Wednesday, March 10, 2010

Disciples Without Discipline?


We are half way through the holy season of Lent, and I find myself just about ready to begin! Where does the time go? I know I waste a great deal of time "playing" on my computer. When my eyes begin to blur from staring at the screen, I will finally decide to log off and go pray. Often I am so tired by then because it is well after my bedtime that my night prayers are not said with the devotion our Lord deserves. What is lacking? Discipline.

I am ashamed to admit that I have fallen prey to the same spirit that permeates our secular world. It is an attitude that also seems to inflict many Christian. We want to be disciples without discipline. We want the love without the very justice that evidences that love. We want the blessings without requiring very much on our part.

We want good feelings all the time, and anything that interferes with these feelings is rejected. Sacrifice--out. Confession--out. Fasting--out. Almsgiving--only if we like the priest. The book of James in the Bible may be downplayed by some protestant congregations, but it seems to be completely forgotten by many Catholics.

Faith without works is dead, our Lord reminds us through the Letter of James. In the readings for today's Mass our Lord tells us that He comes, not to abolish but to fulfill the Law. And not only that, but are not to ignore any part of the Law if we want to be great in the Kingdom of God.

Notice, those who ignore even the smallest part of the Law will still be in the Kingdom. Salvation is through the Passion and Resurrection of Christ. Heaven is not gained by our perceived perfection, but by the Perfect Love of Christ Jesus. But we MUST work, pray, study, adore, serve, fast, give and love.

Regular Mass attendance is absolutely necessary. Where else can we go to get inspired by God's word and nourished by the Blessed Eucharist at the same time? Nowhere. Also, I am not a bit shy about telling people that they ought to pray a Rosary every day of their lives. Most parishes offer extra devotions during Lent such as penance services, Stations of the Cross, other types of prayer services, scripture studies, etc. Check the bulletin or call the parish office.

Finally, please go to Confession. Has it been years? Don't worry. Jesus will accept you and forgive you. Actually, He never stopped. Are you afraid that Father will yell at you? Well... I suppose it could happen, but most often the priest's heart is really touched when someone returns to this Sacrament. I always feel blessed and humbled when anyone comes to Confession, no matter how long (or how short!!!) it has been.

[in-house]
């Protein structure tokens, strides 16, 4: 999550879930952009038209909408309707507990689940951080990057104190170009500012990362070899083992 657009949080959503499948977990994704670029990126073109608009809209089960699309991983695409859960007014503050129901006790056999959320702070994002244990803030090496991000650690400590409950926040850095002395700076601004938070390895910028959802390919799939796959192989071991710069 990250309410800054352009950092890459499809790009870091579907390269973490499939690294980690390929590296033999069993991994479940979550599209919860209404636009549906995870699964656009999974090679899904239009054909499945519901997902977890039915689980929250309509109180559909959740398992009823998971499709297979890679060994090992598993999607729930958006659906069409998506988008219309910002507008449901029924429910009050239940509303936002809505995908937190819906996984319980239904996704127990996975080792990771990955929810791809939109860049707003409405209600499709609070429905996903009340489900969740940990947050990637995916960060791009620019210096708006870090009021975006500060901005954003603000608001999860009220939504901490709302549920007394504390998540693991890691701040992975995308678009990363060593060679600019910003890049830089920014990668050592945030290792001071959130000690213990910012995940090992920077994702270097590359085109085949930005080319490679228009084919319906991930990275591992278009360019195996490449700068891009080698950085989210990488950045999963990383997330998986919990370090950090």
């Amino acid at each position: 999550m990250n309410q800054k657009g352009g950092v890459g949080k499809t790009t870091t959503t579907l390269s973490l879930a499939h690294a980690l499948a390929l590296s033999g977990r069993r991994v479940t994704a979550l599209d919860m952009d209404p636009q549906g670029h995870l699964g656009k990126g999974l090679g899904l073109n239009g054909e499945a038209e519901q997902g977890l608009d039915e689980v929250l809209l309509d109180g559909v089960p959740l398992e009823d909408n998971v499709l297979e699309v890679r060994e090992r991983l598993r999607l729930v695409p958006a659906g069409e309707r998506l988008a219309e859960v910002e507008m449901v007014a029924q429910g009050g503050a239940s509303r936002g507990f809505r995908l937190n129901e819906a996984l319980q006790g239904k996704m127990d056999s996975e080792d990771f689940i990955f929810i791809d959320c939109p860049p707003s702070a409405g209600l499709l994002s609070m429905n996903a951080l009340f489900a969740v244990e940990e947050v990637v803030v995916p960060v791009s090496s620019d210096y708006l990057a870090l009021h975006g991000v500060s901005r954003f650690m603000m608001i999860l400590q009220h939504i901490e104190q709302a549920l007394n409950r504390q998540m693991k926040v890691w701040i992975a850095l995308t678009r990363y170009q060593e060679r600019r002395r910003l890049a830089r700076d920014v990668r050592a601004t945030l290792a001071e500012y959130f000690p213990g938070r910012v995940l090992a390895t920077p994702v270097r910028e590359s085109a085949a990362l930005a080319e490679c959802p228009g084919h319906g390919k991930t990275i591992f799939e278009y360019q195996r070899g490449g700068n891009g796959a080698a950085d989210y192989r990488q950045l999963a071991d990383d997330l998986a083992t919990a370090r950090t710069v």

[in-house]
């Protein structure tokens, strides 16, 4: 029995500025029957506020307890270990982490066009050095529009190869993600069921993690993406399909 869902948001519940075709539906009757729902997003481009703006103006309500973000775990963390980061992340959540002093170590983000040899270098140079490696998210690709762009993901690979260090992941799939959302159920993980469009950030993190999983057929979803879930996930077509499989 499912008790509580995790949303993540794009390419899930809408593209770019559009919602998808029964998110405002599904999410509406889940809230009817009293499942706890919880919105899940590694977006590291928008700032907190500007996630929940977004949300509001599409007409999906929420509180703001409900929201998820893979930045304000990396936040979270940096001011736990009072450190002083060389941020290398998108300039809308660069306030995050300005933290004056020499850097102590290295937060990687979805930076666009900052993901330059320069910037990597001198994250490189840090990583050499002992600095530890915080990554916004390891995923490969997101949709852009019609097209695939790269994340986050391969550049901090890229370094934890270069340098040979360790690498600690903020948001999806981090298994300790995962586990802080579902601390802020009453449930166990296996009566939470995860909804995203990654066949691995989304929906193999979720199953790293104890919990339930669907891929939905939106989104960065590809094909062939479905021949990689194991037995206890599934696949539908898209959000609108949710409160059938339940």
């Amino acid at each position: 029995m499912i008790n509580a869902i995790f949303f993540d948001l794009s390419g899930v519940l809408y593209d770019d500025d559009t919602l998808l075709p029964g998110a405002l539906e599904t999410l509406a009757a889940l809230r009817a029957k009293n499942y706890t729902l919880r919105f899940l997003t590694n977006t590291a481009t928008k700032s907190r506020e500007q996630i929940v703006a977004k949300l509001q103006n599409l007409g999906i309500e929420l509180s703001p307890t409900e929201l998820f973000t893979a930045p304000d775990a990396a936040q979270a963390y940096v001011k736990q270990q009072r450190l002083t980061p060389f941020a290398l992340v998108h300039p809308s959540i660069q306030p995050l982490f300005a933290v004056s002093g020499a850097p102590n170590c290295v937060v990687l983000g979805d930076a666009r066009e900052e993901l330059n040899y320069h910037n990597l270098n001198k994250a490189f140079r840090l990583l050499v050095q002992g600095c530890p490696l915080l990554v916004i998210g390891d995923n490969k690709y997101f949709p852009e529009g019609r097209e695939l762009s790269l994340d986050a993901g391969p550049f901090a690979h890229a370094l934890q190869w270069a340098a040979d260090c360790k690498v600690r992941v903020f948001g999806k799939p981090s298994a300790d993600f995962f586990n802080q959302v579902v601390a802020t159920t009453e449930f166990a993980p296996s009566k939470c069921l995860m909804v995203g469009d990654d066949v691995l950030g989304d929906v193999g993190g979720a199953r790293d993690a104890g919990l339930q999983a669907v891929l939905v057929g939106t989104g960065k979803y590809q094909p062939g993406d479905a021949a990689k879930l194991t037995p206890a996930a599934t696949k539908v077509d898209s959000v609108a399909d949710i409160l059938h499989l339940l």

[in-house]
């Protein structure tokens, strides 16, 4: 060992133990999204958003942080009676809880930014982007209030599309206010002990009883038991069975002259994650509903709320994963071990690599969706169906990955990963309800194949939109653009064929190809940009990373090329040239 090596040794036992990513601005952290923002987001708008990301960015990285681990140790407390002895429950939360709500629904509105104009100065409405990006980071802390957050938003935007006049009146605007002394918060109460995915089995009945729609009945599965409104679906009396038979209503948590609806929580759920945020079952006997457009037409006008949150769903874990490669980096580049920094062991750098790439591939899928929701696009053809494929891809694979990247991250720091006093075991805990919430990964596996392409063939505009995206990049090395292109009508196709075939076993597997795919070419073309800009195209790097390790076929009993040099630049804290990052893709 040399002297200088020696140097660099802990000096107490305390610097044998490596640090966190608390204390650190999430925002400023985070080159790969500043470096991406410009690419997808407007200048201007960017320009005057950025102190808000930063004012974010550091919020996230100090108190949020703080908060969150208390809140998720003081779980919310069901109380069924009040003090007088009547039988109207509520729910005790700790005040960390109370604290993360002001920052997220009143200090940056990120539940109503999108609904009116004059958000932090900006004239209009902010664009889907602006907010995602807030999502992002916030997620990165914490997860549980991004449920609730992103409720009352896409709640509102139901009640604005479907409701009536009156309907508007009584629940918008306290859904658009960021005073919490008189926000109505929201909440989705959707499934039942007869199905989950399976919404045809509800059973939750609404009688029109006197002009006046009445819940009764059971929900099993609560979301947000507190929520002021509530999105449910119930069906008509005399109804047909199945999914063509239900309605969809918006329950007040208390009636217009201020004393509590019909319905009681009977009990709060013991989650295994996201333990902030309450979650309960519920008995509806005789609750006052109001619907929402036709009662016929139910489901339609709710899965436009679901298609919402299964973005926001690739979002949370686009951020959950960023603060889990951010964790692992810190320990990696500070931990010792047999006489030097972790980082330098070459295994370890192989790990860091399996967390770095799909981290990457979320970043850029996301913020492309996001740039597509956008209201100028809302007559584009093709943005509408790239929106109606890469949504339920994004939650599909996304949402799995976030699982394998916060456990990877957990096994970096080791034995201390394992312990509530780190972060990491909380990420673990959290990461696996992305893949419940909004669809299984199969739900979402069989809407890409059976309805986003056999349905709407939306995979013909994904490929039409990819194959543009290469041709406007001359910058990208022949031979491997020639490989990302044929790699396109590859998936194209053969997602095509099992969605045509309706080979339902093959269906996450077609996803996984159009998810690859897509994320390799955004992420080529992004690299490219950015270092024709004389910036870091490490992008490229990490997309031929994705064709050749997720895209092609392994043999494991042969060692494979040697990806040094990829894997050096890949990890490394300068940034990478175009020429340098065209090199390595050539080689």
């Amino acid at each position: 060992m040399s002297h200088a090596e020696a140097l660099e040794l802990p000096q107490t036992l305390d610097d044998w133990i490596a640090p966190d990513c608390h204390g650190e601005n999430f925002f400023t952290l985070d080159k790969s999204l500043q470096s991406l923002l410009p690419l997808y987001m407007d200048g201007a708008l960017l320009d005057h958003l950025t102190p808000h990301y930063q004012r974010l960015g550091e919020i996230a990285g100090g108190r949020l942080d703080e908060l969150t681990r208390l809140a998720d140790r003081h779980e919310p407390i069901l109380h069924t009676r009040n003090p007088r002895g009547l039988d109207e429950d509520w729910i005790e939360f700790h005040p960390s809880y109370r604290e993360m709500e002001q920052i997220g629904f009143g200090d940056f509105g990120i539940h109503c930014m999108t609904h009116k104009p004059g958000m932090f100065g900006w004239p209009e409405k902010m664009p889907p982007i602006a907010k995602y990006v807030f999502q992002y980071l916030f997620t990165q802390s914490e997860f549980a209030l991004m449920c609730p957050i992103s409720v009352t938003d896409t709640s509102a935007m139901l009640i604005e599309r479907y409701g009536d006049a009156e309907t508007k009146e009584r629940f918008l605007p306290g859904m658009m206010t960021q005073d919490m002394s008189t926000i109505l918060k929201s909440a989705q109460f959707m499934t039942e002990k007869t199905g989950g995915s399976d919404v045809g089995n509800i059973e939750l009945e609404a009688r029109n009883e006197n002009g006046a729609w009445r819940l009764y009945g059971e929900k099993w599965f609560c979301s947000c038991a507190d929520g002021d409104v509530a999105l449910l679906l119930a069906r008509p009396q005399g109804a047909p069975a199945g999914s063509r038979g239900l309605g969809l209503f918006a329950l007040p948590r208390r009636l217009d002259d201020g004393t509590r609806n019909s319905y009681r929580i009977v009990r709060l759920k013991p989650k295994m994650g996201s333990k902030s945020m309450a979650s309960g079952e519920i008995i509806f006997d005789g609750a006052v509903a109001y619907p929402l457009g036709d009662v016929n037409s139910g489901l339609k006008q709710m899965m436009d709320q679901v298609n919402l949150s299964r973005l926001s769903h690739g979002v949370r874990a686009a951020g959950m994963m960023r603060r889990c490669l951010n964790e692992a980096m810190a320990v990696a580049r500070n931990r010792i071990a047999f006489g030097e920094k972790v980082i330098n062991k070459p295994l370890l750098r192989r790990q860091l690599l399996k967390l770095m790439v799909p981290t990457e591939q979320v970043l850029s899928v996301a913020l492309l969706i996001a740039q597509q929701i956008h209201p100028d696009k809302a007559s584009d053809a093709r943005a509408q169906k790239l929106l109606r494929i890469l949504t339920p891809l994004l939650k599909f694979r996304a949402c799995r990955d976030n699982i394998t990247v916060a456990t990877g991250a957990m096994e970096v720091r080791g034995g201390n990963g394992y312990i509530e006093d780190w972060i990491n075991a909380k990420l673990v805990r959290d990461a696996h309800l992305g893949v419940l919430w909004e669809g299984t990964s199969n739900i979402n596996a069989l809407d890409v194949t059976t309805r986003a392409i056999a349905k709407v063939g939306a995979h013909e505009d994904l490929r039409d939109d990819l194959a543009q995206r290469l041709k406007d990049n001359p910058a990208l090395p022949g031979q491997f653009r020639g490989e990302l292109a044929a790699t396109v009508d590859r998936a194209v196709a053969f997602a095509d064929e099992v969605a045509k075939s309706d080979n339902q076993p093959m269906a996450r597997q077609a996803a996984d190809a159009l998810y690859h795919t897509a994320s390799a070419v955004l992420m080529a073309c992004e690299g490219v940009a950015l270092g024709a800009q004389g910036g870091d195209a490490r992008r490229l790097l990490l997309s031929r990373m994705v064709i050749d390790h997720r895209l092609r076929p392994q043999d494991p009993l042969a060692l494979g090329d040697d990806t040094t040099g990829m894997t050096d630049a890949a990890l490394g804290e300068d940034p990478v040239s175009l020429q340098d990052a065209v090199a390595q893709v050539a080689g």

Well, I better get off this computer. I have prayers I want to say, and my heart can't wait a minute longer!

Tuesday, March 9, 2010

Saint Frances of Rome


Patroness of Automobiles, Motorists and Taxi Drivers


God not only tested the patience of Frances with respect to her material wealth, but he also tested her especially through long and serious illnesses which she had to undergo. And yet no one ever observed in her a tendency toward impatience. She never exhibited any displeasure when she complied with an order, no matter how foolish. With peace of soul, she always reconciled herself to the will of God, and gave him thanks for all that happened. God had not chosen her to be holy merely for her own advantage. Rather the gifts he conferred upon her were to be for the spiritual and physical advantage of her neighbor. For this reason he made her so lovable that anyone with whom she spoke would immediately feel captivated by love for her and ready to help her in everything she wanted. She seemed able to subdue the passions of every type of person with a single word and lead them to do whatever she asked. For this reason people flocked to Frances from all directions, as to a safe refuge. No one left her without being consoled, although she openly rebuked them for their sins and fearlessly reproved them for what was evil and displeasing to God. Many different diseases were rampant in Rome. Fatal diseases and plagues were everywhere, but the saint ignored the risk of contagion and displayed the deepest kindness toward the poor and the needy. Her empathy would first bring them to atone for their sins. Then she would help them by her eager care, and urge them lovingly to accept their trials, however, difficult, from the hand of God. She would encourage them to endure their sufferings for love of Christ, since he had previously endured so much for them. For thirty years Frances continued this service to the sick and the stranger. During epidemics like this it was not only difficult to find doctors to care for the body but even priests to provide remedies for the soul. She herself would seek them out and bring them to those who were disposed to receive the sacraments of penance and the Eucharist.
- from the Life of Saint Frances of Rome by a contemporary